Friday, July 22, 2016

Experience Willard Simms' musical The Wizard and the Foolish Man at Valley Cultural Center in Woodland Hills

Past board member of The Museum of the San Fernando Valley and playwright Willard Simms is continuing to educate youth and adults about our precious resource: Water

He is offering a musical on water conservation for kids on Saturday, July 23rd during the citywide CURRENT:LA Water Public Art Biennial at the Valley Cultural Center in Woodland Hills.
His “Water Plays In Warner Park – The Wizard and the Foolish Man” will appear at 7:30 p.m. each Saturday through August before the free at the Valley Cultural Center Movies on the Green at Warner Center Park.
The 40-minute musical has been seen since 2009 educated tens of thousands of Los Angeles school kids, thanks to grants from the Los Angeles Department of Water and Power.
Councilman Bob Blumenfield and the Department of Cultural Affairs are further supporting children with this water-saving cultural and educational information event.
In “The Wizard and the Foolish Man” a beautiful Water Wizard guides an interactive audience from the source of water in the Sierra to millions of homes across Los Angeles. A Foolish Man, a climate denier and water wastrel, falls in love with the wizard and then sees the light.

To contact and learn more about the Valley Cultural Center, they can be reached at 21550 Oxnard St #470, Woodland Hills, CA 91367, 818-704-1358 or visit www.valleycultural.org. 

Contributed by Michel (Michael) Stevens.

Garry Marshall - writer, director, actor, theatre owner - dies at age of 81

Garry Marshall, a true pioneer and visionary of film and television director and writer died in Burbank at the age of 81.
He pleased and humored millions over the years with TV hits such as Happy Days, Laverne & Shirley and Mork & Mindy.
His movie credits are well known with ones such as Nothing in Common, (’86) with Tom Hanks and Jackie Gleason; Overboard (‘87) starring Goldie Hawn and Kurt Russell; Beaches (‘88) with Bette Midler and Barbara Hershey; Pretty Woman (‘90) and Dear God (‘96) with Greg Kinnear and Laurie Metcalf.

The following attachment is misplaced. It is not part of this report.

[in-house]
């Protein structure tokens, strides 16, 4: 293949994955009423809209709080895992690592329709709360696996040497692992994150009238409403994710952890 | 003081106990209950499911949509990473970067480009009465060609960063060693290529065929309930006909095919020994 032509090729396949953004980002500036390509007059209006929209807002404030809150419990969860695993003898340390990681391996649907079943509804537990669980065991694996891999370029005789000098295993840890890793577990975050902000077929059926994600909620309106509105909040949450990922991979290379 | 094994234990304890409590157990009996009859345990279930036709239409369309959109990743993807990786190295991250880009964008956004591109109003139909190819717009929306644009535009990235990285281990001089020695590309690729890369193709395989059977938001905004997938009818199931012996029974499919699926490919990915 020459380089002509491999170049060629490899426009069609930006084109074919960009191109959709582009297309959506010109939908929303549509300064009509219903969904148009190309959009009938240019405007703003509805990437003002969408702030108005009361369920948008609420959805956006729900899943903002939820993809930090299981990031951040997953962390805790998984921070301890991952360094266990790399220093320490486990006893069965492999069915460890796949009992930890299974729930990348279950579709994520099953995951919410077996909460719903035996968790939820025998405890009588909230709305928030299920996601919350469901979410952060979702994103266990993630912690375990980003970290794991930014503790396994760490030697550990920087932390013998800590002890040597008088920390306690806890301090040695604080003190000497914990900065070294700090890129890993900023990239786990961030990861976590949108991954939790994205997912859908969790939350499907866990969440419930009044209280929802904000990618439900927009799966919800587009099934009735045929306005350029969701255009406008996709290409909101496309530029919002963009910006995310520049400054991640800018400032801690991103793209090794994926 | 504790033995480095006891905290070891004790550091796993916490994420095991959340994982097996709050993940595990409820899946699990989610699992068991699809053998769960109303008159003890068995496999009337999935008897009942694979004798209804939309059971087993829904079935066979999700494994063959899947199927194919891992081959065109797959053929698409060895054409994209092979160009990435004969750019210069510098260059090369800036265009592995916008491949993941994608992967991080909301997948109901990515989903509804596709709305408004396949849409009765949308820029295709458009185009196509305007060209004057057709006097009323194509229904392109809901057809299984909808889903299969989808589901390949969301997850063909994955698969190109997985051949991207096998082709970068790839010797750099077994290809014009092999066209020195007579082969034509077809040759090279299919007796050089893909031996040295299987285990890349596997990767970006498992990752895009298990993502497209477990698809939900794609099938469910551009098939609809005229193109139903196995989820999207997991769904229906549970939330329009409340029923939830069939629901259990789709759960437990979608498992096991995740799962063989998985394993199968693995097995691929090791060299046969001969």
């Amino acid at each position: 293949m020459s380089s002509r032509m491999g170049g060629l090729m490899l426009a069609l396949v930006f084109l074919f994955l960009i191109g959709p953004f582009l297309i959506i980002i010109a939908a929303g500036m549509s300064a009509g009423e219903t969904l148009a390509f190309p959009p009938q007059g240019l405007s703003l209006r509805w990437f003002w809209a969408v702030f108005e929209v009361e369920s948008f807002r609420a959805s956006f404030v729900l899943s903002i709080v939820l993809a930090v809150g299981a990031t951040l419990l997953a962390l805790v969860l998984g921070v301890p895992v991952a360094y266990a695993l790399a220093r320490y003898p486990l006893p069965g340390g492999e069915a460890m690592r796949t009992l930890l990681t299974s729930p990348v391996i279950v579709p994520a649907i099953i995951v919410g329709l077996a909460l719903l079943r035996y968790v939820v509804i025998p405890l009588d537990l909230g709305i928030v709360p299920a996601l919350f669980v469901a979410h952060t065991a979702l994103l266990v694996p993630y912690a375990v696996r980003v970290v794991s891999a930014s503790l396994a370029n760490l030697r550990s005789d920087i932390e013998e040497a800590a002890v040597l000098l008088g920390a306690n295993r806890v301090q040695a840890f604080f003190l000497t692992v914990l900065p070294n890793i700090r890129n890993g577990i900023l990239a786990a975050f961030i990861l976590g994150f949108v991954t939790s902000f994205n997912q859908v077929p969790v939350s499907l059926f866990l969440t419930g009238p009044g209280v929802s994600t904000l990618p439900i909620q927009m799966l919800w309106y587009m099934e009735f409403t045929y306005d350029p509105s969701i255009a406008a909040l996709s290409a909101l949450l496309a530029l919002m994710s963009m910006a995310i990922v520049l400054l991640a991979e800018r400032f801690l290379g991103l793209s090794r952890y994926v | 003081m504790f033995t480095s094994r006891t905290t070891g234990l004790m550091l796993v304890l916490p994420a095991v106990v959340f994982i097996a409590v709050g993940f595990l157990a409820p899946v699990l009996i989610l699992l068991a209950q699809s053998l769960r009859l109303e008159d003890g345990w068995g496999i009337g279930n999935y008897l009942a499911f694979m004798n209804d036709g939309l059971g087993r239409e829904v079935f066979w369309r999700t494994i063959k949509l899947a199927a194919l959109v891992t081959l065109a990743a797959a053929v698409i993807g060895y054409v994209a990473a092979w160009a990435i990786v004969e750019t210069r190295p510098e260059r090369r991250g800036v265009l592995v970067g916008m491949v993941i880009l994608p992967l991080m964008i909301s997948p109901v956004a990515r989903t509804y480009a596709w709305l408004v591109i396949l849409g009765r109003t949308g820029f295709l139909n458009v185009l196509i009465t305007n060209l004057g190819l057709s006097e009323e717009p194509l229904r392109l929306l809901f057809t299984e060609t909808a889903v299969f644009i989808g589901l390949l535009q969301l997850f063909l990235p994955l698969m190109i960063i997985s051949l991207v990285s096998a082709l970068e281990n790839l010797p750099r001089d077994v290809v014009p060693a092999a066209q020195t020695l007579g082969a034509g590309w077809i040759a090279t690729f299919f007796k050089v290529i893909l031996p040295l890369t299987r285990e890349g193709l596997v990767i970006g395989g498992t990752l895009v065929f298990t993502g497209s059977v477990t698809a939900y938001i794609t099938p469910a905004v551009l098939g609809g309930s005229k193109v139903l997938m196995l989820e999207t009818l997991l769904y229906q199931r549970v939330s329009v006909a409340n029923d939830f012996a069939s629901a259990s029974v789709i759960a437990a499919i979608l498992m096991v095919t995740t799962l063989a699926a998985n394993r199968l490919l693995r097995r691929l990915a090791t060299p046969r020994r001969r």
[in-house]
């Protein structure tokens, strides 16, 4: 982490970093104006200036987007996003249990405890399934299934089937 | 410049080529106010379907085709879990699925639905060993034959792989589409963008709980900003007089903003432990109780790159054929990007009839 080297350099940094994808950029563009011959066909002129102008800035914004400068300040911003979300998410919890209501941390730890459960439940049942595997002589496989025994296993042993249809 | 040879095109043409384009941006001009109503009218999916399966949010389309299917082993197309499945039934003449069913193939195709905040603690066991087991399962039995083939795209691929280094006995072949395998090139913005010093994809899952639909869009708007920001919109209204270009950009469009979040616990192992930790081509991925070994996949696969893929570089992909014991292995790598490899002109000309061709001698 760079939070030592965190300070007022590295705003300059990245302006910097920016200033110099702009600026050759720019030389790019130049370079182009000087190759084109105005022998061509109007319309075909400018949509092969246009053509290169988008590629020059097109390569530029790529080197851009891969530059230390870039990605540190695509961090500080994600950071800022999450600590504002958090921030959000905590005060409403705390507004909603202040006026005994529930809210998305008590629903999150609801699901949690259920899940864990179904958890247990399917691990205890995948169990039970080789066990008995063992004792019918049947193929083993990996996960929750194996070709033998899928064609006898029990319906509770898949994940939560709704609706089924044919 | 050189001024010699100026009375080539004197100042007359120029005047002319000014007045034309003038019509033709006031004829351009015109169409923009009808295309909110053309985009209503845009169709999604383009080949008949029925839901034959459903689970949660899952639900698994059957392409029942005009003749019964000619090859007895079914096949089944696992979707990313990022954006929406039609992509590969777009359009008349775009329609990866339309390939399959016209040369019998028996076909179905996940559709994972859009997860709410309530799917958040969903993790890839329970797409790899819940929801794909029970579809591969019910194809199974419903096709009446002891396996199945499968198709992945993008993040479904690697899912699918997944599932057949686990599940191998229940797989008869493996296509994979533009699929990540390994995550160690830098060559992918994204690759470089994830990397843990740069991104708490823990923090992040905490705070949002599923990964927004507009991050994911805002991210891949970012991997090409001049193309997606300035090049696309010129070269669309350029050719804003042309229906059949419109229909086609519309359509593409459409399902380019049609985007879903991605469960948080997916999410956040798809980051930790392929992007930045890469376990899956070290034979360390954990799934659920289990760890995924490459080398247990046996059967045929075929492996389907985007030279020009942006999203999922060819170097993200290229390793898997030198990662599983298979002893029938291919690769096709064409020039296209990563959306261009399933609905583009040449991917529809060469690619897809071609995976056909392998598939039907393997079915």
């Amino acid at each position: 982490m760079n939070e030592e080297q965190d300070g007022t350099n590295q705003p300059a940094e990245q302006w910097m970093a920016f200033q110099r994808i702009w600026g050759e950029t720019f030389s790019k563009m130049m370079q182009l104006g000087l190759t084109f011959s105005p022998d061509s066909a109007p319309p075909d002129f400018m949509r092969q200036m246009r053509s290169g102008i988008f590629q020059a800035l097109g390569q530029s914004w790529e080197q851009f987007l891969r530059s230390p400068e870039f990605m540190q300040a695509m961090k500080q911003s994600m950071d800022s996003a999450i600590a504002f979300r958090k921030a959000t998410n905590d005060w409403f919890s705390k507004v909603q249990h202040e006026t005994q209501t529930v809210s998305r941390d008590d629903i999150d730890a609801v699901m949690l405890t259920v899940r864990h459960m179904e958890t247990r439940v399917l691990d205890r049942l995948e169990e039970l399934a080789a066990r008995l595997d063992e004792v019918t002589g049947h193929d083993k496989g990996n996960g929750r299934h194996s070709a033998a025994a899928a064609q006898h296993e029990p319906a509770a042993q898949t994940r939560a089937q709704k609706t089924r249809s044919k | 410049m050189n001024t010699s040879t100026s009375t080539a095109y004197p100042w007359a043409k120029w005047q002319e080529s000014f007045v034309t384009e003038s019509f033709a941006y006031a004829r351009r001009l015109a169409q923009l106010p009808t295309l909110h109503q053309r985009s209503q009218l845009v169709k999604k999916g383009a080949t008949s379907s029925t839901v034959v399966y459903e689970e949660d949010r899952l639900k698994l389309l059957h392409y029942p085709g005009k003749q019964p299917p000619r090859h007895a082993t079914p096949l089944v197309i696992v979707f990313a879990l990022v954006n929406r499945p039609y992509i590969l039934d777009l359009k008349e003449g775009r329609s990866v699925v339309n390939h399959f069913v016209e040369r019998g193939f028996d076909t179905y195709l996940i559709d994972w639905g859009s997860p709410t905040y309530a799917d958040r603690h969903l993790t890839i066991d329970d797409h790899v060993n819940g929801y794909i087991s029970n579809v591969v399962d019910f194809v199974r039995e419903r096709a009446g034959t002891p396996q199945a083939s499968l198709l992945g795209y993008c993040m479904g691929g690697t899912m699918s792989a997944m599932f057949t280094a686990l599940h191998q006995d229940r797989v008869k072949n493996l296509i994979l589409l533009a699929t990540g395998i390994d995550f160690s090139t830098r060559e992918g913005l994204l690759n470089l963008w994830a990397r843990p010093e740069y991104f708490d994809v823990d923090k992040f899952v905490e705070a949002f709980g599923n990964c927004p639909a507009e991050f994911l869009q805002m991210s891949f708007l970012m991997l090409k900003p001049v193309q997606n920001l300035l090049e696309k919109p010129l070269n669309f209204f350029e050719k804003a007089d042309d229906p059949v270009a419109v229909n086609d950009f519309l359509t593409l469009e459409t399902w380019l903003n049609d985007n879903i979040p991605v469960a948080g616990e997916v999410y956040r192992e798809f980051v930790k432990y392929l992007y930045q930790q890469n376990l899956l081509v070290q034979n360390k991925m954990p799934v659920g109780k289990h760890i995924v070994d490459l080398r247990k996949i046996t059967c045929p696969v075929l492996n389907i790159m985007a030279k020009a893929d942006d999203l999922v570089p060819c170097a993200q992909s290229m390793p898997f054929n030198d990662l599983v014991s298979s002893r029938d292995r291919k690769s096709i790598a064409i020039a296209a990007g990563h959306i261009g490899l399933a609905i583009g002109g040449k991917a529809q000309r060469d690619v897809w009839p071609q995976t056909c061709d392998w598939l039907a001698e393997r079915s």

(photo credit: Universal Pictures)
Richard Gere, who starred opposite Julia Roberts in “Pretty Woman,” said in a statement that “everyone loved Garry. He was a mentor and a cheerleader and one of the funniest men who ever lived. He had a heart of the purest gold and a soul full of mischief. He was Garry.”

The Gere-Roberts pairing that helped make “Pretty Woman” a smash hit as well as the sequel in ’99, Runaway Bride. The Princess Diaries in ‘01 was another successful movie.
Henry Winkler, who starred as Fonzie on Happy Days, saluted Marshall in a tweet as “larger than life, funnier than most, wise and the definition of friend.”
He grew up in the Bronx, New York, earned a degree in journalism from Northwestern University and worked at the New York Daily News. His entertainment career began in the 1960s selling jokes to comedians, then moved to writing sketches for “The Tonight Show” with Jack Paar in New York. Joey Bishop brought him to Los Angeles to write for his show, The Joey Bishop Show.
He and then-writing partner Jerry Belson turned out scripts for popular comedies of the ‘60s, including The Lucy Show, The Danny Thomas Show and The Dick Van Dyke Show.
In 1970, they turned Neil Simon’s Broadway hit, “The Odd Couple,” into a sitcom starring Jack Klugman and Tony Randall and produced by Marshall. It ran for five seasons and was quite successful.

In January 1979, Marshall had three of the top five comedies on the air with Happy Days, which ran from 1974-84; Laverne & Shirley” (1976-83), which starred his sister Penny Marshall and Cindy Williams, and Mork & Mindy (1978-82) with launched the TV side of Robin Williams.
He also created the Falcon Theatre in Burbank with adult and children’s programming.



Marshall is survived by his wife, Barbara, and the couple’s three children, Lori, Kathleen and Scott.
Contributed by Michel (Michael) Stevens.


Devonshire PALS - making a difference in the lives of valley youth

The Museum of the San Fernando Valley fully supports and appreciates all the time and effort to operate the PALS facility in Northridge.